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4 Key Steps to Developing Your Unique Visual Style as a Photographer

by Stephanie Faris
featured, photo & video

 

Finding Your Photographic Style with Julia Kelleher

“Good artists copy. Great artists steal.”

Photographer Julia Kelleher believes wholeheartedly in this famous quote from Pablo Picasso. A respected fine art family photographer, Julia teaches workshops across the globe, lending her expertise to photographers of all experience levels. She has found that events like CreativeLive’s Photo Week are a great way for photographers to get ideas that they can use in their own photography.

But before an artist can successfully steal, they must learn his own personal style. Julia defines several steps a photographer can take to develop their own visual style.

Julia Kelleher Brand

Understand The Components of Brand

There are three major components of brand, according to Julia:

– Personality

– Visual style

– Moral promise

One quote that has always stuck with Julia came from photography marketing teacher Sarah Petty. “You cannot build a strong brand on a weak identity,” Petty says.


Interesting in learning how to developing your own photographic style from Julia herself? Join her for her upcoming course on Finding, Defining, and Using Your Photographic Style, on August 16-17th, 2016. It’s FREE to watch while live!

Visual Style


Know Your Photography Style

A photographer’s visual brand components are their photography style and collateral identity. The collateral identity has to do with the marketing pieces a photographer uses to get the word out about his or her services. Photography style is that little part of yourself every photographer puts into every picture they shoot, Julia says.

To arrive at your photography style, a photographer must first ask three questions:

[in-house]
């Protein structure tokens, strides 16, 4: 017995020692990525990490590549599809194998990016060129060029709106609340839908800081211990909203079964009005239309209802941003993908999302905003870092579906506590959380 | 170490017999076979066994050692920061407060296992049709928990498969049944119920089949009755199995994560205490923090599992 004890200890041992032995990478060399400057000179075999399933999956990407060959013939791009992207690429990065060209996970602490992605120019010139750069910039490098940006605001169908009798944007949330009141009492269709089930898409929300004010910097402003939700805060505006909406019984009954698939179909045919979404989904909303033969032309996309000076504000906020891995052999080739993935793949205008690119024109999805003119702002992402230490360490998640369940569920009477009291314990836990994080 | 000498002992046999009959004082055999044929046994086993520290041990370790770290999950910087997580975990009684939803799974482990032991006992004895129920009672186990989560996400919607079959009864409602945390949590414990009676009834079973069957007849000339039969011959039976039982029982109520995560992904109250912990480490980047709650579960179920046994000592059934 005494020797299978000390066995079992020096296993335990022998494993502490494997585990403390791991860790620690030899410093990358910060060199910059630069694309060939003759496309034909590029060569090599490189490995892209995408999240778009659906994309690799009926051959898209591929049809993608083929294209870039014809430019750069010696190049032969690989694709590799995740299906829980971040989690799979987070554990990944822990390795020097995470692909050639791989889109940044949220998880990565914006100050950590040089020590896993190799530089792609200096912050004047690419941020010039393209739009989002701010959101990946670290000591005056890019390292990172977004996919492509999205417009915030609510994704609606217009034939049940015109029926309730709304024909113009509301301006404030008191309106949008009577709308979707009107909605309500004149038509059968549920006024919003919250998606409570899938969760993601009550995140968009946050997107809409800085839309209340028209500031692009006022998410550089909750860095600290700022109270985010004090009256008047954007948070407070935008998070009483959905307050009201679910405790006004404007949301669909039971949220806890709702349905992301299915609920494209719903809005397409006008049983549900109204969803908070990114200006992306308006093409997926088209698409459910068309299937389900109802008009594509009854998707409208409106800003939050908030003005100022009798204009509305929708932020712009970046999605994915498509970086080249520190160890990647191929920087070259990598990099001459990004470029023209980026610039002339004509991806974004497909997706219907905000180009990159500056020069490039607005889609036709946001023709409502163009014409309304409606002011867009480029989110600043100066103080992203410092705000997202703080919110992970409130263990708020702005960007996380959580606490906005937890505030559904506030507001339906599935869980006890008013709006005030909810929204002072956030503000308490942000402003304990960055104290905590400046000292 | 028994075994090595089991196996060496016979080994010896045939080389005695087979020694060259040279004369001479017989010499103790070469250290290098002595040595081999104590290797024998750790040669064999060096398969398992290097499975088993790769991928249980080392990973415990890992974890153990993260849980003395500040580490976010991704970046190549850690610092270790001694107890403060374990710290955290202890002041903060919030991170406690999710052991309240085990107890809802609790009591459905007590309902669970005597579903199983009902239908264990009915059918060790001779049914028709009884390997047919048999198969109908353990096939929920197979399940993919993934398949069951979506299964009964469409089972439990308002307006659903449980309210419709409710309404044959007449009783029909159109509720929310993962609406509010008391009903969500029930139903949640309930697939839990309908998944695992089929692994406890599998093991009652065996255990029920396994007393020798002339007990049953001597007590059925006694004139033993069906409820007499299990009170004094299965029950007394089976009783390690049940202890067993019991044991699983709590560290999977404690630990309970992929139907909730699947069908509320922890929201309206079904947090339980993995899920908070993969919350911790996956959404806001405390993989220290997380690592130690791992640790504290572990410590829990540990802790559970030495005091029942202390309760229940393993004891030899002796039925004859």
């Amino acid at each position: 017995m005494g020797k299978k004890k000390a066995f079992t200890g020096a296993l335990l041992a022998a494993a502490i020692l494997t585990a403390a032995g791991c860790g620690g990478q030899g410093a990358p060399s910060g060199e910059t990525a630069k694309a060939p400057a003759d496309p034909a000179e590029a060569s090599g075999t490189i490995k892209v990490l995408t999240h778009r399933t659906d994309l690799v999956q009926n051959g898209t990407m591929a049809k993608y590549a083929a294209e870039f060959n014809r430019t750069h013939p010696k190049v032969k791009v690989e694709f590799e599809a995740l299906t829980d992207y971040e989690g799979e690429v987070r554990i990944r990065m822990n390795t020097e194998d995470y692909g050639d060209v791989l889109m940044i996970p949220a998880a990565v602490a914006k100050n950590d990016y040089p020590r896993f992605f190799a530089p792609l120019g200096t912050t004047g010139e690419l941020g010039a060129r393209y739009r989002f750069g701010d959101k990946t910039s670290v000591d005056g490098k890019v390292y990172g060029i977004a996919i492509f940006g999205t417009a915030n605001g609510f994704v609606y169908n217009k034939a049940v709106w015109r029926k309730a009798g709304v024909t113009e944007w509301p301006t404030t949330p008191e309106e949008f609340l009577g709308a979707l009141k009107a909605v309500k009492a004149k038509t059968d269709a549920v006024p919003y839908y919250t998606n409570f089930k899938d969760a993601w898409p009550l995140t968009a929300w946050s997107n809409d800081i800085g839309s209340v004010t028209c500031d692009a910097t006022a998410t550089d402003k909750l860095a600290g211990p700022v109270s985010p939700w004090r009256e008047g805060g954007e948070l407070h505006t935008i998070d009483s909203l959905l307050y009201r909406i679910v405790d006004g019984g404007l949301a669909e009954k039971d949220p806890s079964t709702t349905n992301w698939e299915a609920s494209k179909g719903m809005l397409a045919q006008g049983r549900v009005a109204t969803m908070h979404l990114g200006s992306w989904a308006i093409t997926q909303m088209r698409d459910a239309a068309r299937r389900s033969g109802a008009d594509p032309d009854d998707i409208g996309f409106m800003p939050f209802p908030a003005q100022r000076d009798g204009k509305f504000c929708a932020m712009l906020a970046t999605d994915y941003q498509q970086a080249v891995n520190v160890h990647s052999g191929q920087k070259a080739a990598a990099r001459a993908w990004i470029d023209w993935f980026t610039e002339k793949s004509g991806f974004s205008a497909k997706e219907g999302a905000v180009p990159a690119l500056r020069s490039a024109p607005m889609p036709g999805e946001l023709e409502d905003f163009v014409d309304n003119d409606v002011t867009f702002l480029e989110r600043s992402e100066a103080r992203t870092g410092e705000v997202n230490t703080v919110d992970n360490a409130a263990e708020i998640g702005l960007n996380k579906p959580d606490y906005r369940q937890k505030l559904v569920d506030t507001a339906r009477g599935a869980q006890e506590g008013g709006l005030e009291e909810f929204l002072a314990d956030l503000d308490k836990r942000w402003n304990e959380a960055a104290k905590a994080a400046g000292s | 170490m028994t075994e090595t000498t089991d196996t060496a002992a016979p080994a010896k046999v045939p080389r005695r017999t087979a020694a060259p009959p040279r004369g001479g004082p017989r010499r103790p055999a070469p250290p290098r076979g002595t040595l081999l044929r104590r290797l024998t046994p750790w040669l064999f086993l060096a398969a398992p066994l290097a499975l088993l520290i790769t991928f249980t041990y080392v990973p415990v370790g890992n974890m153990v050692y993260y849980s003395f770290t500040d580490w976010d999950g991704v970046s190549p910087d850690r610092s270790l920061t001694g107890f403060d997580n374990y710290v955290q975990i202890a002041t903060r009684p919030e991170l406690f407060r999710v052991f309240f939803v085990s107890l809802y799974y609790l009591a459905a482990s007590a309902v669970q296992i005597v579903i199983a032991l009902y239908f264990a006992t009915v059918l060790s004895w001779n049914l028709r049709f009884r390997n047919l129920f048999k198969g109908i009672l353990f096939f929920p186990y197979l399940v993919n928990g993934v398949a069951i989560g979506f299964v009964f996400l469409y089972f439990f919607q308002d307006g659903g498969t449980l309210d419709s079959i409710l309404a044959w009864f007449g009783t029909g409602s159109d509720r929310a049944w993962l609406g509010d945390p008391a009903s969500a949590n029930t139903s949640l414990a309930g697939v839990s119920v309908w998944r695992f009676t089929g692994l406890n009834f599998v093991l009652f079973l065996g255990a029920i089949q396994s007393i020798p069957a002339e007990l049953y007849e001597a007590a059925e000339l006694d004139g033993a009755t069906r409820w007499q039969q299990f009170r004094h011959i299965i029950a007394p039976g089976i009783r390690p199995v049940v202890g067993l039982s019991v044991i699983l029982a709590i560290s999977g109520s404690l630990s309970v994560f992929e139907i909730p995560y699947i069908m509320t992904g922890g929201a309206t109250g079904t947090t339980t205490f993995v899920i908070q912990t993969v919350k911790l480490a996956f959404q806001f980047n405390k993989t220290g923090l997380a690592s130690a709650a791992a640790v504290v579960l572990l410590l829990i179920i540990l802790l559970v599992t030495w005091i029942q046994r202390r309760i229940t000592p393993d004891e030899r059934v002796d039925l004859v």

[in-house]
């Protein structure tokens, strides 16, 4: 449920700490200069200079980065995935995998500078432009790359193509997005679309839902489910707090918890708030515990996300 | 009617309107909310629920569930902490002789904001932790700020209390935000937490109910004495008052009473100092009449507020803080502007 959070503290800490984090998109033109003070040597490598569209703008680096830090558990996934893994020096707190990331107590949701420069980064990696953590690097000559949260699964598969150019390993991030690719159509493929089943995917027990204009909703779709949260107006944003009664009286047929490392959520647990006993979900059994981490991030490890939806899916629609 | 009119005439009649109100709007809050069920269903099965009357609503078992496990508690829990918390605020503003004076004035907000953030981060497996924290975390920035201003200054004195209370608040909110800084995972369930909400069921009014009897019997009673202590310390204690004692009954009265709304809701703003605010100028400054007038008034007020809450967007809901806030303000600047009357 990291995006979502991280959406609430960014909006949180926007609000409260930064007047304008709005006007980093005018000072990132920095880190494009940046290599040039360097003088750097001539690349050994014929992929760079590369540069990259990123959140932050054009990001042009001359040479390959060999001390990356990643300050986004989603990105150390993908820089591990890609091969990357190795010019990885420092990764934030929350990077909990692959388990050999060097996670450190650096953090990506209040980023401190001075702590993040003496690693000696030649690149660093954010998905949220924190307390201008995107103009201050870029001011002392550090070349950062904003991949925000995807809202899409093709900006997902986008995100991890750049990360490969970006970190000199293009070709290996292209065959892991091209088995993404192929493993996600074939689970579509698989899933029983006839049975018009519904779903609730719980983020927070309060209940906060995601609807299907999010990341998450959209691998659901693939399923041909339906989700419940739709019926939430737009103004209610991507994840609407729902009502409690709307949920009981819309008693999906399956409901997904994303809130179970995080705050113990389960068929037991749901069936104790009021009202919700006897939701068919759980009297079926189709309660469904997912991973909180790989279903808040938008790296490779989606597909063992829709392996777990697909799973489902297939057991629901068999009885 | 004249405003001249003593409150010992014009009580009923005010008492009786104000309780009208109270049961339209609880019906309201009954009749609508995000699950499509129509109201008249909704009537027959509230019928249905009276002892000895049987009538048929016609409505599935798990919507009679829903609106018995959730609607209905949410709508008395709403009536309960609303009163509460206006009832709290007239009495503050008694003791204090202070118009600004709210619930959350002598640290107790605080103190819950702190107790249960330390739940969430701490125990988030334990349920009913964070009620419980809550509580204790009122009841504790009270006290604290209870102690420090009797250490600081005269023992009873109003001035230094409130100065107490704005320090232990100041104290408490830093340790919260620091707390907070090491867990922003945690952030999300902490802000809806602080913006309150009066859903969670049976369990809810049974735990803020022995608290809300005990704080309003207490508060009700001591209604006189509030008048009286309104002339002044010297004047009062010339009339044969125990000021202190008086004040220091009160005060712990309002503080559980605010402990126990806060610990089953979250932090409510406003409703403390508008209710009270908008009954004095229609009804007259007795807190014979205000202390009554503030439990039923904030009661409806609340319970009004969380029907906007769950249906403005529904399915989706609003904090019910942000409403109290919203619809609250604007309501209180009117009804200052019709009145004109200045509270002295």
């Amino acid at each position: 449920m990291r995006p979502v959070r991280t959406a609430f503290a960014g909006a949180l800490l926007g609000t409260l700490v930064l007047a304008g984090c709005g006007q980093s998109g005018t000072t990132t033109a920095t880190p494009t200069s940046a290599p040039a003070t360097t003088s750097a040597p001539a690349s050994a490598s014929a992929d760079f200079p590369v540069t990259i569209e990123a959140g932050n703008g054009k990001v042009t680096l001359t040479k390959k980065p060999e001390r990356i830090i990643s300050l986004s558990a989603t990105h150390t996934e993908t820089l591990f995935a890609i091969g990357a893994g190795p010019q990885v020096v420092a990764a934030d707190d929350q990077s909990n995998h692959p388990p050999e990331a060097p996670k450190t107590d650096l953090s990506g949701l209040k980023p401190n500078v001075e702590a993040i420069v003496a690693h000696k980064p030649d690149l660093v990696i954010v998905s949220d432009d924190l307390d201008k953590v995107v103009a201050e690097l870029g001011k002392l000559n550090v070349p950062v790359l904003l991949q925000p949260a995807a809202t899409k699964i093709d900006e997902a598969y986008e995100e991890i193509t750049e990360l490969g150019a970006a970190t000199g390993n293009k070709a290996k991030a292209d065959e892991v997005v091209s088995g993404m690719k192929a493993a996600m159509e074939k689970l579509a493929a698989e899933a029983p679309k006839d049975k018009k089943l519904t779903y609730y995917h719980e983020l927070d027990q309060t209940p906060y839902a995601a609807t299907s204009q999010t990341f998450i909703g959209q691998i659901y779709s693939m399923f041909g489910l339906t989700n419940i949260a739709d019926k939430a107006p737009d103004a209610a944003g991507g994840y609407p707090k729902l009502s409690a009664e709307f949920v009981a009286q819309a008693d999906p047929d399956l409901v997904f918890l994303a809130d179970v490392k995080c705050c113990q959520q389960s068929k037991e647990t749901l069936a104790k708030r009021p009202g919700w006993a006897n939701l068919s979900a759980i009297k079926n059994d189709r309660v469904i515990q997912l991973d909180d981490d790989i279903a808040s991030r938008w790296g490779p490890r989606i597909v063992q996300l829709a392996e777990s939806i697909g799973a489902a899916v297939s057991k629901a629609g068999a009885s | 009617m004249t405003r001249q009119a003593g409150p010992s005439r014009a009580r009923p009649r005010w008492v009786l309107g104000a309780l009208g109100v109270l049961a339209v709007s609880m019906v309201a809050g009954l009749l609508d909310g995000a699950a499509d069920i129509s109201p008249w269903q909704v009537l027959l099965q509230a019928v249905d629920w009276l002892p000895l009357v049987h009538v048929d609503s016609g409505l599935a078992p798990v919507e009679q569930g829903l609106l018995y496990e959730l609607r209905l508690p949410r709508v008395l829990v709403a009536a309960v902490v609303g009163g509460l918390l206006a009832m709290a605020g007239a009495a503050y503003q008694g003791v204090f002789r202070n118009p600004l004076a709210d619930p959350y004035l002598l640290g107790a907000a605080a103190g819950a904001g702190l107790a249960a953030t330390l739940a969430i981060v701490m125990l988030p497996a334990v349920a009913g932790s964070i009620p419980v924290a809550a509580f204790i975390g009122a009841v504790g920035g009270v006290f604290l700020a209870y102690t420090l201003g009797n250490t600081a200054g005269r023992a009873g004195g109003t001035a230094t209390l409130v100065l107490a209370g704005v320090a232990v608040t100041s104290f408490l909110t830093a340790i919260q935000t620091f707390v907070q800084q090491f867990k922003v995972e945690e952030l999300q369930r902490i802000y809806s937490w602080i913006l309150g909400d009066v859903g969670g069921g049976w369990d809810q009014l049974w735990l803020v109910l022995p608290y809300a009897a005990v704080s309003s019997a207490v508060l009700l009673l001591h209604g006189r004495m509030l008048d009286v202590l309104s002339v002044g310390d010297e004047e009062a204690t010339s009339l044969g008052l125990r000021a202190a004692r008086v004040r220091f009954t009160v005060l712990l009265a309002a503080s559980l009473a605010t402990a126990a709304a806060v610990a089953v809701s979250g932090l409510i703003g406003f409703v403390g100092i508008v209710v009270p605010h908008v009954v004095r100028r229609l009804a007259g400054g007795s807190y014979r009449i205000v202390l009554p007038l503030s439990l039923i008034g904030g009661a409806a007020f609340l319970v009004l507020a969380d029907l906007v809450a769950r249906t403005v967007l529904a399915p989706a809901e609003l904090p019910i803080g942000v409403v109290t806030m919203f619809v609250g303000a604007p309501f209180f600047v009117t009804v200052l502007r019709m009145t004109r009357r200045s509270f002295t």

– What do you love to shoot?

– How do you love to shoot it?

– Why do you love to shoot it?

“These elements are the components of your visual photographic style,” Julia says. “Not all of it. But answer those questions really well, and you’re well on your way to developing a strong photographic style.”

Brand Julia Kelleher

Describe Your Photography Style

To answer those three questions, Julia recommends taking a few of your own images that you feel very strongly about and name three adjectives to describe them. There should be three visual adjectives and three emotional adjectives. Julia’s visual adjectives, for example, are, “neutral, designed, and shallow depth of field.” Her emotional adjectives are “calm, touching, and organic.”

“Helping you define your photographic style in these words will help you not only develop a brand, but it will help you stay true to your photographic style,” Julia says.

Steal from Others

This identity is especially important when copying others. As Julia points out, every photographer copies others at first. Copying is how new photographers learn techniques. Once a photographer learns the technique, they’ll soon graduate to stealing techniques from others. As Julia explains, stealing simply means to “take as your own,” which means stealing components, then improving on them.

“Think about the great artists of the world,” Julia said. “All the impressionists used to get together and paint together. They’d steal each other’s ideas all the time. That’s why with companies like CreativeLive, we’re all here at photo week, getting together and learning stuff. We start stealing from one another. It’s a beautiful thing.”

Once an artist starts stealing and making it his own, then they’ll start to feel his style. Then the artist learns to decide more quickly which techniques are worth stealing.

“You just have to figure out what’s worth stealing,” Julia says. “That’s the whole point of art.”


Interesting in learning how to developing your own photographic style from Julia herself? Join her for her upcoming course on Finding, Defining, and Using Your Photographic Style, on August 16-17th, 2016. It’s FREE to watch while live!

Visual Style


 

 

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Stephanie Faris

Stephanie Faris is the Simon & Schuster author of 30 Days of No Gossip, 25 Roses, and the upcoming Piper Morgan series.